We need to be careful to reject all speciesism and consider if we would use the words we choose in a human social justice context. “Be compassionate, don’t beat women” would be a similarly misguided message; not beating women is not a matter of compassion, but a matter of fundamental rights. “Be cruelty free, don’t beat your slaves” would be misguided for similar reasons—slavery is a rights violation, no matter whether apparently cruelty-free or not because people ought not to be enslaved.

The other issue for vegans to consider is that when we say a product is “cruelty-free”, we may very well be violating the basic rights of other humans by using that product, by promoting it as “cruelty-free”. We cannot stand for justice for animals and ignore humans. All sentient beings are entitled to not be exploited. If your “cruelty-free” product contains chocolate or cashews, to give just two examples, there may be significant human rights violations involved in its production. How very conceited and narrow minded for us to ignore and disregard this. Those who exploit animals (and I include here anyone who eats, wears or uses them in any way) would be right to say that we are being completely hypocritical by ignoring humans when we promote vegan goods as “cruelty-free”. In fact, we are giving them an excuse (not a good one; there are no good ones) to turn away from our ethical stance against the use of animals.

Use the word “vegan”: it’s a great word; we need to own it, support it and protect its definition as the ethical stance against all animal use. It’s not a matter of “compassion”, “kindness”, “cruelty” or “treatment”; it’s a matter of justice and fairness, a matter of fundamental rights. This is a social justice movement. It’s serious. The animals need us to be clear and consistent; they need *justice* and we need to advocate and educate on their behalf. Vegans educating people about veganism.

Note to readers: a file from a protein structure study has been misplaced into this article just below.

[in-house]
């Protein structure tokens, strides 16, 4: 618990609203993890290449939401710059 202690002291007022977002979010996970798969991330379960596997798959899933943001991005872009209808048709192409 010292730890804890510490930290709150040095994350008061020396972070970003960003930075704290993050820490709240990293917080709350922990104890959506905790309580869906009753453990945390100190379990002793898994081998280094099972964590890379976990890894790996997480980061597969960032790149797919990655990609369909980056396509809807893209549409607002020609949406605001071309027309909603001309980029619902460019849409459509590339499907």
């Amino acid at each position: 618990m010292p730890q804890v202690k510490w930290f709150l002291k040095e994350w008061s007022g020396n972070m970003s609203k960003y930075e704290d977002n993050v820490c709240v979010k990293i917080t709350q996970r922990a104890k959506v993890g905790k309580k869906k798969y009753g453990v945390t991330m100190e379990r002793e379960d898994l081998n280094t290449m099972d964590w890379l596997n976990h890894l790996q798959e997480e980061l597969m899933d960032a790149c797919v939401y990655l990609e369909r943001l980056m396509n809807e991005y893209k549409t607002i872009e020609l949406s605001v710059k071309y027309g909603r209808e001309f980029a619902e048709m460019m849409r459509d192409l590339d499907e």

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0 Comments
  • Tanya Ivancevic

    Beautiful explanation!!!

  • The distinction is confusing to many, myself included. When I first went vegan I was shocked that a product that contained parts of animals could be considered “cruelty-free”. I was also surprised that the “vegan” beauty community (broadly speaking), focuses more on “cruelty-free” products.

    I’m grateful that there is more emphasis today on vegan cosmetics, but, unfortunately because the concept of something being “vegan” refers only to its ingredients, there are many products out there that involve animal exploitation (especially animal testing), that do not contain animal ingredients. Of course, the distinction is really a false one, and it is the unfortunate result of PETA’s emphasis on animal testing.

    I certainly hope that in the future, “vegan” will be the only description necessary.

  • Juliet Ly

    This is so well thought out. The dilemma with the cruelty-free label is also the number of cruelty-free bloggers who are only cruelty-free in the sense of makeup (which is not always vegan). Many of them still shop fast fashion which is completely mind-blowing how the connection isn’t made. Human rights violations definitely need to be addressed.